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I was wondering, is there a maximum record width for a file in Linux? I have plans for a very large file that is a little over 200,000 bytes wide and over 43,000 bytes long. Could Linux store a file such as this? I'm not worried about the lenght since I know that is a non-issue, I'm only worried about the width.
I've just created a file with 100 records of size 200000 (just asked Python to write 100 times the same string and got a file of 20Mb). Nothing went wrong. The only thing I can imagine is that 200,000 x 43,000 is about 8 Gb, so you have to be sure that your kernel and filesystem can manage files of that size (which, I think, is the case for kernels from 2.4)
A file that is really that large and that wide, and not "sparse?" A file where you are not storing "a bunch of zeroes?" Rare, but possible.
Could the file not simply be stored as multiple, numbered files, in one directory? Upon reaching the end of one file, the application could search for the next one, switch to it, and return the "next record" from that file.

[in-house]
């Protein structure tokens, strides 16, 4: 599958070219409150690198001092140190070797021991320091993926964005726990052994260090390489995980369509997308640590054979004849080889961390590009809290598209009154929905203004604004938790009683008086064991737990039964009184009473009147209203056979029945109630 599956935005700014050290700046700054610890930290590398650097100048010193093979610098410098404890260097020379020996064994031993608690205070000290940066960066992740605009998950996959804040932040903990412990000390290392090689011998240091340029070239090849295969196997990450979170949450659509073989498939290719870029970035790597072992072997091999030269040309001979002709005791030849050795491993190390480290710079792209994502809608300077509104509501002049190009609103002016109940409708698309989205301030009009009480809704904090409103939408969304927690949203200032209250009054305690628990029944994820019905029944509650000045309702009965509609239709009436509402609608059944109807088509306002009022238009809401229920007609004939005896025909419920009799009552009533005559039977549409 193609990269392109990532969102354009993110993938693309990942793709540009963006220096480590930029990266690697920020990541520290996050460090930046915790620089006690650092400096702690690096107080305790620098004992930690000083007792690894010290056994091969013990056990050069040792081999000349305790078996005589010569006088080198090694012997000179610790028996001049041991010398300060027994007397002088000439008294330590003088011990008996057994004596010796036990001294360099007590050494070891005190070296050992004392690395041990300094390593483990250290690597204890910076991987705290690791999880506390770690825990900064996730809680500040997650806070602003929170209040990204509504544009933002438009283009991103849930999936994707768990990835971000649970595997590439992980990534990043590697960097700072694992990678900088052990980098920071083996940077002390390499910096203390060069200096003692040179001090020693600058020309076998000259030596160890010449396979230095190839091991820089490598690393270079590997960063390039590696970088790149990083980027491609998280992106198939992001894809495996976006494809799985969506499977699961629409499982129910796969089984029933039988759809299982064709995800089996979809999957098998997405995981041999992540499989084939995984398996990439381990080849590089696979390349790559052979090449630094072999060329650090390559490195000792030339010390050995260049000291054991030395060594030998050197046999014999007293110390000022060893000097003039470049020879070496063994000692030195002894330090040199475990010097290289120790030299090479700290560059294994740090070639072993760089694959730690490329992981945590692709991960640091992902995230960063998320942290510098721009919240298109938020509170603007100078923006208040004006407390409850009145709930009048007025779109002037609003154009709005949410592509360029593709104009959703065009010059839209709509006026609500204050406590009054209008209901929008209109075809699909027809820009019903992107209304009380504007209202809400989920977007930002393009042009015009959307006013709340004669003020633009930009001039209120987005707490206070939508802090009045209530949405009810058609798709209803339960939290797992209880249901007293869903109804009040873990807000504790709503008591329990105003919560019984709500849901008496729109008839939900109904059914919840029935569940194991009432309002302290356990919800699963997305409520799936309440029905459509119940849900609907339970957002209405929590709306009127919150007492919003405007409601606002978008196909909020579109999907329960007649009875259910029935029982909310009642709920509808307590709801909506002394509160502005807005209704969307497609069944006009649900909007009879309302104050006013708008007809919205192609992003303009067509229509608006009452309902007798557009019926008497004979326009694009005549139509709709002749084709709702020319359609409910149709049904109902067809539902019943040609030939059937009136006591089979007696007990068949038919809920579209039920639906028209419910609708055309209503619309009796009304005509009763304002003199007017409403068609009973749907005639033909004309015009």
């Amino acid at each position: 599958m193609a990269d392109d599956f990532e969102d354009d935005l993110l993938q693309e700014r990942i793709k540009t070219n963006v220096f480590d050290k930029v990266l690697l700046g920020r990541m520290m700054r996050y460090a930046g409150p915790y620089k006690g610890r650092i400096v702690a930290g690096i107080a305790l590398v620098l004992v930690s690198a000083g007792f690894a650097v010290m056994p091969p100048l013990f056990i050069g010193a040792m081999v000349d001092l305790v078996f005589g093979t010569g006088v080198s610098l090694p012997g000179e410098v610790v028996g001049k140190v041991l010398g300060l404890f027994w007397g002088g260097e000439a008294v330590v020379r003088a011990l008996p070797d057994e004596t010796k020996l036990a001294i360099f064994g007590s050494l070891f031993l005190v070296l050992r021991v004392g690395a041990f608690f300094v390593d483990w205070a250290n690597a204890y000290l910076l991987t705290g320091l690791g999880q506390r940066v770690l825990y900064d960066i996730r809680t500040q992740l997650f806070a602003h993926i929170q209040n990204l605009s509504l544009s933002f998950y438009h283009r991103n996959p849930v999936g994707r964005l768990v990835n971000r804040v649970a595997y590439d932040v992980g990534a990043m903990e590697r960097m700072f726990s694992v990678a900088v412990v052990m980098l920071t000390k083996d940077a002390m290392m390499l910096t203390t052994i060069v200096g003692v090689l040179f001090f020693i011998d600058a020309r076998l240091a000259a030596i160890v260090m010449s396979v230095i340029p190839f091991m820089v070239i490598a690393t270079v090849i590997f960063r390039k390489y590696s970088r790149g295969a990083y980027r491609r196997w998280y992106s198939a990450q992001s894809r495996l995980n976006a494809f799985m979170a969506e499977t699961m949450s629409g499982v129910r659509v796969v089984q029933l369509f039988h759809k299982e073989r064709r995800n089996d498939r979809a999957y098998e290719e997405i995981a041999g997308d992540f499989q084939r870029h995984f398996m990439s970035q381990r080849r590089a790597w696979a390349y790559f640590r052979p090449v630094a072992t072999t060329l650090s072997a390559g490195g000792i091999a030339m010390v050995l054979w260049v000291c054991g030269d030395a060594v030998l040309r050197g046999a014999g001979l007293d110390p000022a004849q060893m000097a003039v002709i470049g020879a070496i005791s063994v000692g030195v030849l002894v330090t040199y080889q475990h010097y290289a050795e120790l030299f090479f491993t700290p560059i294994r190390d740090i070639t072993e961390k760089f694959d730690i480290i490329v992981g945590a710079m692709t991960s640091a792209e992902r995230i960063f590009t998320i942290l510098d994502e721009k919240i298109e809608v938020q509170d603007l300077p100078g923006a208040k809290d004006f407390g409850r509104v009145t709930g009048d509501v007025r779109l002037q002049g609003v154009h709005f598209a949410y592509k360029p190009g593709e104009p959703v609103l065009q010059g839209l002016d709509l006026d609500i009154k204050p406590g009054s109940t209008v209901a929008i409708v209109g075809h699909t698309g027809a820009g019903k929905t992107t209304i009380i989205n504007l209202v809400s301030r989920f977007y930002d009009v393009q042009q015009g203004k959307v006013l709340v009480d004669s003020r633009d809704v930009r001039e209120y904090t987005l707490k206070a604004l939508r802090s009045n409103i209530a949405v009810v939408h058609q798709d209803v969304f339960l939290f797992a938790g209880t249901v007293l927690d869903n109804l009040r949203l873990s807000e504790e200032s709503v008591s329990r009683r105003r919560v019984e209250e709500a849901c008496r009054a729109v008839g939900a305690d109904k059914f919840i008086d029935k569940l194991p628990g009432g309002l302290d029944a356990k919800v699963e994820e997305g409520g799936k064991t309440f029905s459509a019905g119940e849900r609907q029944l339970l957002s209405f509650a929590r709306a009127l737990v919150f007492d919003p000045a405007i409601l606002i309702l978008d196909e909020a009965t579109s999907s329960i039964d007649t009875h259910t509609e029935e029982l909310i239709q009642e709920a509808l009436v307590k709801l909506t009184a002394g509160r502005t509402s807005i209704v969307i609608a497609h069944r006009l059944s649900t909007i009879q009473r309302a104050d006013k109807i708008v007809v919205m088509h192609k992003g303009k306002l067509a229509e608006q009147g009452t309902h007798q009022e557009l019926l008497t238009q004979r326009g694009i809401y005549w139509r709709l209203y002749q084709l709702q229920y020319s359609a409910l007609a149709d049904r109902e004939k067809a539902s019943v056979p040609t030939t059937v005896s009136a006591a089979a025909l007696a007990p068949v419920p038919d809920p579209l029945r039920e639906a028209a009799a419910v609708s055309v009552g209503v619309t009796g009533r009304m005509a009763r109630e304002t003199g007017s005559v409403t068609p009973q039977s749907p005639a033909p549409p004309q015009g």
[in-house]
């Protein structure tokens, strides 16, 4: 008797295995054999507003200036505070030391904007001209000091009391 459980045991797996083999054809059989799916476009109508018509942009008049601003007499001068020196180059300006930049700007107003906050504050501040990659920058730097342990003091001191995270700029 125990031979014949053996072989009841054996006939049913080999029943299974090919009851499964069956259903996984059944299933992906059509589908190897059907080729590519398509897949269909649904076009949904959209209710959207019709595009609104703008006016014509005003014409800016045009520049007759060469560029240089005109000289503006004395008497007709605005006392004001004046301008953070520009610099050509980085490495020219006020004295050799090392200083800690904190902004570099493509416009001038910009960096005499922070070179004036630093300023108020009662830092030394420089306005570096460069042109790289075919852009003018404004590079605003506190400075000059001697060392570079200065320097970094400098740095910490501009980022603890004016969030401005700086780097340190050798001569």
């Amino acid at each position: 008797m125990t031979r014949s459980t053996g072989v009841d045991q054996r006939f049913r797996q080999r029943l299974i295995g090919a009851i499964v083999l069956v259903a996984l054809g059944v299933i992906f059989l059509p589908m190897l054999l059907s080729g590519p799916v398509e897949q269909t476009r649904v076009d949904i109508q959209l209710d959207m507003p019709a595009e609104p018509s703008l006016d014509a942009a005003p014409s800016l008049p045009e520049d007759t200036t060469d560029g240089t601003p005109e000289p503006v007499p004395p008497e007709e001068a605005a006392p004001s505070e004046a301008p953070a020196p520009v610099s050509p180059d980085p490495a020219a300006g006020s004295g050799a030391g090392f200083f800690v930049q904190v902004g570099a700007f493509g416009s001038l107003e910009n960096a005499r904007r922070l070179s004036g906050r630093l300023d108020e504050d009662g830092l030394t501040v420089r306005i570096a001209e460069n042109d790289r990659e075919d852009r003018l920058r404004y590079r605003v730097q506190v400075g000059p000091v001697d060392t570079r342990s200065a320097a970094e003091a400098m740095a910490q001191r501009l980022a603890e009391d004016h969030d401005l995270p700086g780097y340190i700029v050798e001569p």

Okay... it still might be more manageable if the process wrote a certain amount of data to one file, then switched to the next file, periodically. A single file that is of exceptionally large size is rather ponderous to handle.
There's no such thing as a "record" in Linux, per se. Like Unix which inspired it, all files in Linux are made up of bytes, not records. As far as the OS and the file system is concerned, any file is just a string of bytes.
That's why everyone here is talking only in terms of file size limitations (in bytes).
It's entirely up to the software application to organize this string of bytes in terms of records within the file. Depending on what specific applications you're using to manipulate the file, there may be record width limitations.